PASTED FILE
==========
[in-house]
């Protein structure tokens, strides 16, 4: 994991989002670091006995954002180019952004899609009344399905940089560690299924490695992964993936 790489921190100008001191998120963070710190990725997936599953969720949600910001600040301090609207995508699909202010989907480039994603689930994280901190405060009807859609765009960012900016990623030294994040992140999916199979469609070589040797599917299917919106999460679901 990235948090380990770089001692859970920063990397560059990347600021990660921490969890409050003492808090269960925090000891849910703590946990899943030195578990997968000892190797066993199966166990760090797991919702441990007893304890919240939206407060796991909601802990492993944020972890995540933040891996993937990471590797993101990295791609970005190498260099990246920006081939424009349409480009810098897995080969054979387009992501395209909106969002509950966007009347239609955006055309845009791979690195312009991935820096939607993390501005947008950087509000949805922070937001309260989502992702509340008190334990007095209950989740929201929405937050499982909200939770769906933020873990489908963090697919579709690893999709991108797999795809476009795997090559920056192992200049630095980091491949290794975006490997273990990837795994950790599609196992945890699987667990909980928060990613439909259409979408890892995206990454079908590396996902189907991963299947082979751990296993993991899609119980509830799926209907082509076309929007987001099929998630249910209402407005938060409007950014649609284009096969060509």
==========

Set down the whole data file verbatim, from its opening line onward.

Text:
[in-house]
């Protein structure tokens, strides 16, 4: 994991989002670091006995954002180019952004899609009344399905940089560690299924490695992964993936 790489921190100008001191998120963070710190990725997936599953969720949600910001600040301090609207995508699909202010989907480039994603689930994280901190405060009807859609765009960012900016990623030294994040992140999916199979469609070589040797599917299917919106999460679901 990235948090380990770089001692859970920063990397560059990347600021990660921490969890409050003492808090269960925090000891849910703590946990899943030195578990997968000892190797066993199966166990760090797991919702441990007893304890919240939206407060796991909601802990492993944020972890995540933040891996993937990471590797993101990295791609970005190498260099990246920006081939424009349409480009810098897995080969054979387009992501395209909106969002509950966007009347239609955006055309845009791979690195312009991935820096939607993390501005947008950087509000949805922070937001309260989502992702509340008190334990007095209950989740929201929405937050499982909200939770769906933020873990489908963090697919579709690893999709991108797999795809476009795997090559920056192992200049630095980091491949290794975006490997273990990837795994950790599609196992945890699987667990909980928060990613439909259409979408890892995206990454079908590396996902189907991963299947082979751990296993993991899609119980509830799926209907082509076309929007987001099929998630249910209402407005938060409007950014649609284009096969060509």